Studio: Comedy Central DVD
Cast: Russell Brand
Release Date: May 19, 2009
Rating: Not Rated for (adult languages and situations)
Run Time: 01h:00m:40s
ìI wonít lick any of itÖthat means steal in English.î - Russell Brand
Russell Brand was great in Forgetting Sarah Marshall, but can he deliver the goods in his own stand-up comedy special?
Movie Grade: C
DVD Grade: B-
Most of us, myself included, were introduced to Russell Brand when he stole every scene he was in
during 2008ís Forgetting Sarah Marshall. His portrayal of rock star Aldous Snow as an obnoxious, egotistical jerk
was downright hilarious. Having been a superstar in England for a while now, Brand put himself on the US pop
culture map with this out-of-the-blue supporting role in a Hollywood film. Riding his recent wave of domestic
success (heís slated to reprise his Aldous Snow role in next yearís Get Him to the Greek), Brand performed a stand-
up routine in New York City, which originally aired on Comedy Central. That performance is captured on this new
DVD, Russell Brand In New York City: Extended & Uncensored.
Brand isnít afraid to talk about how famous he is, especially in his native British land. At first it might come across
as self-serving and hugely egotistical, but we soon realize that itís all part of the act. He then goes on to discuss his
position as host of last yearís MTV Video Music Awards, and the difficulty of leading a huge US awards show when
no one in the US knows who you are yet. This leads into the VMAís promotional campaign involving Britney
Spears, and Brandís bit about having to meet someone after already seeing their most intimate body parts nearly
brings the house down.
He goes on about the VMAs for quite a while, albeit interspersing some other material in-between. His candid talk
acknowledging his rather uncomfortable performance as VMA host is quite interesting at first, but it gets old once
we realize heís been talking about the subject for at least 20 minutes. Brand eventually gets to some sex talk, but
this happens with 10 minutes left in the program. Heís at his best discussing a subject he truly loves, and ends the
proceedings on lewd, crude, but damn hilarious note.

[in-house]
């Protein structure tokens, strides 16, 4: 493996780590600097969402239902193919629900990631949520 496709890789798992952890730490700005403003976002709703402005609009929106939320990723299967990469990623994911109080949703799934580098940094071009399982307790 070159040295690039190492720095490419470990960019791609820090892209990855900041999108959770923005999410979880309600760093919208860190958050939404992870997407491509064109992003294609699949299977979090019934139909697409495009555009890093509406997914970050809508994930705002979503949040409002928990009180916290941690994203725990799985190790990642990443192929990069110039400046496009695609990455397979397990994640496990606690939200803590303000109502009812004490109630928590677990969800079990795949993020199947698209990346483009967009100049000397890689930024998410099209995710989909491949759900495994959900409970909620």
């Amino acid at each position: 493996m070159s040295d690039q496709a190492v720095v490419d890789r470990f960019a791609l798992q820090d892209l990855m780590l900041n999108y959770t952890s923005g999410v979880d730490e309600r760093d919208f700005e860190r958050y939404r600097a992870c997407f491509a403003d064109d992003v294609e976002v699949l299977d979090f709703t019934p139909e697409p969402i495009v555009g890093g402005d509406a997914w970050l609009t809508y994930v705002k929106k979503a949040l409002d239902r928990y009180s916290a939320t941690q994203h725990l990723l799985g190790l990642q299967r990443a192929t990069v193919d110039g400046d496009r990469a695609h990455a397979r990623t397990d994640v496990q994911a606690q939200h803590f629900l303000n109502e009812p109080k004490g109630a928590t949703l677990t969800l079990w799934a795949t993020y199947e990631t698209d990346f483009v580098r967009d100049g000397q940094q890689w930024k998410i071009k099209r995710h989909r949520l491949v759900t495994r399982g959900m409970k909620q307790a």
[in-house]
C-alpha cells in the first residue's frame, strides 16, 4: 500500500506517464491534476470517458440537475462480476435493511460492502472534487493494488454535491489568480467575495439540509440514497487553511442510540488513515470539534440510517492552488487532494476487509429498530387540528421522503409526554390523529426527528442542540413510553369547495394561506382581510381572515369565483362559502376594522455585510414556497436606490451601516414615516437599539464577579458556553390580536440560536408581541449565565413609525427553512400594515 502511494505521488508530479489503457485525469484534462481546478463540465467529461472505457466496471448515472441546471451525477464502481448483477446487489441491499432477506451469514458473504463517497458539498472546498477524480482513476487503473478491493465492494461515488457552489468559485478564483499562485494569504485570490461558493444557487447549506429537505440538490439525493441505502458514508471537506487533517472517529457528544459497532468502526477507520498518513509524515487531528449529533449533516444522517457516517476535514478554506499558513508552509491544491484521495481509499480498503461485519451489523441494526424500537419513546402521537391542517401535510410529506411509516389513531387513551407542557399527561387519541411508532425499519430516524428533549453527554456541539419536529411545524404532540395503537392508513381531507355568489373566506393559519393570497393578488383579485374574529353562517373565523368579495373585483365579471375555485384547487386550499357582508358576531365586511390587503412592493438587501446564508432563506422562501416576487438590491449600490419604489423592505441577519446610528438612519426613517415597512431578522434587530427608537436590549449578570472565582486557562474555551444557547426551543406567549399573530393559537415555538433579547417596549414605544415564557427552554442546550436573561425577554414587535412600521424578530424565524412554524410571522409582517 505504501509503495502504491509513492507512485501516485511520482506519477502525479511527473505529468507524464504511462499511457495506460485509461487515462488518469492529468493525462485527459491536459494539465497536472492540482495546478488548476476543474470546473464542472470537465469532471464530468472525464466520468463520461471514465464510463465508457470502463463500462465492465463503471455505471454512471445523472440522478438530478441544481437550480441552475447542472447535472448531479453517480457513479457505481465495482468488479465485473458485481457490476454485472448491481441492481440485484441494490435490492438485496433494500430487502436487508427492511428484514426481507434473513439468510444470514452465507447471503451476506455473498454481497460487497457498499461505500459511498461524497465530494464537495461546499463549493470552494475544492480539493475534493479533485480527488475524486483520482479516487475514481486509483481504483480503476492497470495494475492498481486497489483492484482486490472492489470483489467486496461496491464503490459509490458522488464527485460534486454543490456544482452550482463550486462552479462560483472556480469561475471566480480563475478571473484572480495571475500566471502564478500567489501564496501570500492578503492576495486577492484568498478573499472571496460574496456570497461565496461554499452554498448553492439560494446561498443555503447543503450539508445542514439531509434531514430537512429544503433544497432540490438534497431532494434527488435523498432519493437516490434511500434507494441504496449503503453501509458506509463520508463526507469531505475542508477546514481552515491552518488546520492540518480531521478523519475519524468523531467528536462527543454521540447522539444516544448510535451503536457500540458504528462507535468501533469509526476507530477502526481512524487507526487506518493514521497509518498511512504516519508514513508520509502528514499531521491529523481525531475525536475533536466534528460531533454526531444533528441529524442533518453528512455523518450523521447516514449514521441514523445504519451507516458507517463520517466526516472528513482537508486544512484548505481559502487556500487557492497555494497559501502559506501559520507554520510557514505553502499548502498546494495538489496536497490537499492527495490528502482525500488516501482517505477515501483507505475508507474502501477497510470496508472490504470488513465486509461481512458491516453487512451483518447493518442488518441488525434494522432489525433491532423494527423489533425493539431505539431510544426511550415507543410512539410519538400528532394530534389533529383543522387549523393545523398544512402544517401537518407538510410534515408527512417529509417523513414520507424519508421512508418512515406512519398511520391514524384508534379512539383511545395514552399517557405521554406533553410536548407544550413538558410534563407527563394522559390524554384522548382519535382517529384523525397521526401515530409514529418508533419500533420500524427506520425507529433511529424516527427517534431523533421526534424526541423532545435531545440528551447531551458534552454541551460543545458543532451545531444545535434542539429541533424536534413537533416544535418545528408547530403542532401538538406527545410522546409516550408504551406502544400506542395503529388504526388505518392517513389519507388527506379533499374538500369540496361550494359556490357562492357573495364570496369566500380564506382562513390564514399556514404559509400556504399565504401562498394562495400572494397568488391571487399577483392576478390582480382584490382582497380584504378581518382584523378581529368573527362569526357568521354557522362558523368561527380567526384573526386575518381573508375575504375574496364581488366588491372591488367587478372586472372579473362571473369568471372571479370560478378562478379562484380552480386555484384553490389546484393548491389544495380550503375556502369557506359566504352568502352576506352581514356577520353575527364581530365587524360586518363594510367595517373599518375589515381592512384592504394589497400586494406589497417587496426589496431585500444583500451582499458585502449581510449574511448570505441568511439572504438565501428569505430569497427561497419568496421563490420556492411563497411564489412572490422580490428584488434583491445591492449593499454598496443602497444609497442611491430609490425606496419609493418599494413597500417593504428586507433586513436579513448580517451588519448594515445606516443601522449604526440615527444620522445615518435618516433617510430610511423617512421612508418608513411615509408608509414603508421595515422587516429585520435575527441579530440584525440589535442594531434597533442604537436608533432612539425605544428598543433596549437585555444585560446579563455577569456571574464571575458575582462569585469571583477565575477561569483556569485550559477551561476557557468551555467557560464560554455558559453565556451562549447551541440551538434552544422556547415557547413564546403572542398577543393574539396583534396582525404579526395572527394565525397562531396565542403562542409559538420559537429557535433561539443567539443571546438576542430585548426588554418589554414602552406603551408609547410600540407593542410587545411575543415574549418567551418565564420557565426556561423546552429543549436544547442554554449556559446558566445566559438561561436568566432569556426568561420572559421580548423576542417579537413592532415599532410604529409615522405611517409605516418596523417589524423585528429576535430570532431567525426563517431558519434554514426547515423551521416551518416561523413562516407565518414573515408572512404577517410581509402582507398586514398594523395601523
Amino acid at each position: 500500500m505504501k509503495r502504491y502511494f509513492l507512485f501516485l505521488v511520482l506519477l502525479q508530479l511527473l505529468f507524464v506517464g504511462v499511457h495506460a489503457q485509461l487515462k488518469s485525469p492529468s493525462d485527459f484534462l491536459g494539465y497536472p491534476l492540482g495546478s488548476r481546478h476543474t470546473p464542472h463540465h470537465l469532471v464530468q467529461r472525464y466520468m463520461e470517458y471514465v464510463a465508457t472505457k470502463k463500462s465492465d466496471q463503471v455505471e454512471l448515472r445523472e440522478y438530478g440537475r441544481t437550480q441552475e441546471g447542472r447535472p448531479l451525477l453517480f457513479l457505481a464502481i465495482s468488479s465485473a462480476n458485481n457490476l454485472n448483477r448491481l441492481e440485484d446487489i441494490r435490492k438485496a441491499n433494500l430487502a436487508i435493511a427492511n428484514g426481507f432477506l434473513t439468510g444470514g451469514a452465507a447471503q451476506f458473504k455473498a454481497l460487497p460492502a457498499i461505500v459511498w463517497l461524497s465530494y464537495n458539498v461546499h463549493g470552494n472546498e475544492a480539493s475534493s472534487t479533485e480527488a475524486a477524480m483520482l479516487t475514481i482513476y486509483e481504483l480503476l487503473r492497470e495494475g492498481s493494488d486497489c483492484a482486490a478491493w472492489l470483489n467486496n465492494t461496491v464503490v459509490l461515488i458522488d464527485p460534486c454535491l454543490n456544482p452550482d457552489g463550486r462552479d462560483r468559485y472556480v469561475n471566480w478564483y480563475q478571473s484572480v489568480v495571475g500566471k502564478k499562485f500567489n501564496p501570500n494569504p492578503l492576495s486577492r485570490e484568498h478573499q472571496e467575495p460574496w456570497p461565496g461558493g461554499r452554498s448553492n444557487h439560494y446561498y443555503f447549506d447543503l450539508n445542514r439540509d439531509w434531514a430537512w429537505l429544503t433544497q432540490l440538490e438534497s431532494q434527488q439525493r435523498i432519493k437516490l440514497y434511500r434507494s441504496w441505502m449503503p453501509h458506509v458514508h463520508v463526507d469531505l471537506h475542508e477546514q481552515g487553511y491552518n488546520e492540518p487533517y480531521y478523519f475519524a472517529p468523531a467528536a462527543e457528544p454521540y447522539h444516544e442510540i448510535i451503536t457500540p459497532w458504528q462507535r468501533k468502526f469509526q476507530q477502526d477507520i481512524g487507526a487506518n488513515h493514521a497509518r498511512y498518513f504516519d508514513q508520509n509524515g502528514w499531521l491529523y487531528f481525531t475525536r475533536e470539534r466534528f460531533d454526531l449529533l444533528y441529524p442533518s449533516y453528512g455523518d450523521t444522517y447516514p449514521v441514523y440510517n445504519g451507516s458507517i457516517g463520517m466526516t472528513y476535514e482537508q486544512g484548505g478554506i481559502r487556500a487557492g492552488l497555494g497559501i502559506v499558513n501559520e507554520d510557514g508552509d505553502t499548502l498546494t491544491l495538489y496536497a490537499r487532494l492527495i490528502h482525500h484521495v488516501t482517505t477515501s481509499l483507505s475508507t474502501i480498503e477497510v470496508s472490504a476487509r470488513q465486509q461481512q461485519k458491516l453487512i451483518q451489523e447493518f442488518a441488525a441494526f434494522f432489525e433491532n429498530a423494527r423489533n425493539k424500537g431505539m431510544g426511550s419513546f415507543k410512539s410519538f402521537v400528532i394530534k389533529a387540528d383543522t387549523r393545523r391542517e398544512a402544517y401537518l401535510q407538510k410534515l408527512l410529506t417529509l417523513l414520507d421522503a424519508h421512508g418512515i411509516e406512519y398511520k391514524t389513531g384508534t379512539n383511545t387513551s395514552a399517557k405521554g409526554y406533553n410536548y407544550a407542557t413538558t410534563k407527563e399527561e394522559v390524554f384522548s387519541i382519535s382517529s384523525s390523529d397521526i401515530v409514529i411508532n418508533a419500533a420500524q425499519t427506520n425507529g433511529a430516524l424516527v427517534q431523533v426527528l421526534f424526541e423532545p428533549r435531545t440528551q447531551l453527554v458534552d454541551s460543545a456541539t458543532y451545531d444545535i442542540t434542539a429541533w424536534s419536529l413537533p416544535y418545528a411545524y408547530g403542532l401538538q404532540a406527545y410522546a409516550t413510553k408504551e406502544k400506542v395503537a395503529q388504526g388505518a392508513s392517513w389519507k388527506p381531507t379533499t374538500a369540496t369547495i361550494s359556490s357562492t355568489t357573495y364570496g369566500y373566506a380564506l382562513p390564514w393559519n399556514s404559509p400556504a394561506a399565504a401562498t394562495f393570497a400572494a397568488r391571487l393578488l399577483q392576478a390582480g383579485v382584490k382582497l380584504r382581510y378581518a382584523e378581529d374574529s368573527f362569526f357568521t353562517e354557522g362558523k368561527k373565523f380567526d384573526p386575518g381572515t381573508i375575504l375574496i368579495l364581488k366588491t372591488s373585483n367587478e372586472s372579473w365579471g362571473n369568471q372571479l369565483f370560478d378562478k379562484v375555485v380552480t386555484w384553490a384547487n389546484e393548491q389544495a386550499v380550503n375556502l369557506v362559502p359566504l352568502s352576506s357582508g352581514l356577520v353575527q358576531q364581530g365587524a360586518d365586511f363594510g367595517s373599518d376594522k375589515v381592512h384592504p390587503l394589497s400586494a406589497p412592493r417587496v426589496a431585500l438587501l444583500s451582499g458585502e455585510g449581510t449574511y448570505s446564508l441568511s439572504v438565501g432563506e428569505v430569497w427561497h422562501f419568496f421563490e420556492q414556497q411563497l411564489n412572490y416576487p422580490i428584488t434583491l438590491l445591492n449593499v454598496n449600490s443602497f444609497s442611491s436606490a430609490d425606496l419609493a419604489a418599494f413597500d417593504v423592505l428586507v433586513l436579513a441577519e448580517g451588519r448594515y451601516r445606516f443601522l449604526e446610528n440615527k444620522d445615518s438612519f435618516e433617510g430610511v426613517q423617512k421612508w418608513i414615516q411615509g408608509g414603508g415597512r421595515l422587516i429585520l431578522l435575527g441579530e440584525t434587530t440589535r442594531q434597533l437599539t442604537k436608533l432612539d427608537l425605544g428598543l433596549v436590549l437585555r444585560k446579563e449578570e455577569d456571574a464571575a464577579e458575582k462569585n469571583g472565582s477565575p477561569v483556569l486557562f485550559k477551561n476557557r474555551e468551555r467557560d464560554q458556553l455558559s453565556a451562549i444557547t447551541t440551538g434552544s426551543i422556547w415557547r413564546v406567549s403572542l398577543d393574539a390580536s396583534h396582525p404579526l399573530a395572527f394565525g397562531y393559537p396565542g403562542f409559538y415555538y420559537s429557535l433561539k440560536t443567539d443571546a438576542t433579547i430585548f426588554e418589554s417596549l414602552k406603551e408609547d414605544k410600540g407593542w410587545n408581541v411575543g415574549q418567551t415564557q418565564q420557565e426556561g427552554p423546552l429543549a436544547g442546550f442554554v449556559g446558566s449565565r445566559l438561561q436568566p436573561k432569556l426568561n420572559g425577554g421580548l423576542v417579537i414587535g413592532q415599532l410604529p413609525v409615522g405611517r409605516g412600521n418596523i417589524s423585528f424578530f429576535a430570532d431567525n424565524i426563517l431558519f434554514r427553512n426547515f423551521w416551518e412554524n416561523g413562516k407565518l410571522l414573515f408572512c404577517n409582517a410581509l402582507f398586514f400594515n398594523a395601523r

Despite some strong, very funny moments, and although he never really tells any dud jokes, Brand just couldnít
match the same charisma and hilarity that he pulled off in Forgetting Sarah Marshall. Stand-up comedy is like
night-and-day when compared to scripted comedic material, and perhaps that is the reason behind the difference in
laugh quotient. I hate watching a stand-up performance and comparing the talent to other modern comedians, but
thereís really no way around such a comparison. Brand simply lacks the wit of the best comedians out there today,
relying on smugness and a bit of androgyny to attempt to carve out his own comedic niche. He might get there
someday, but he just canít compete with the best of the best yet.
Donít get me wrong, stand-up Russell Brand is a thousand times funnier than anytime the likes of Dane Cook or
any of the Blue Collar Comedy idiots have taken the stage. With a bit of fine-tuning and a little less vanity and
self-appreciation, Brand could really become a hell of a stand-up comic. Comedy Centralís DVD is a good one,
with some great extras, including a deleted sequence from the show involving a drunk girl in the audience that stops
the show on a dime. Brand really lets her have it every time she interrupts, and these fascinating sequences almost
make us feel sorry for herÖalmost. Itís also nice to have his entire monologue from the VMAs at our disposal here.
Posted by: Chuck Aliaga - May 24, 2009, 9:04 am - DVD Review
Keywords: comedy, british, stand-up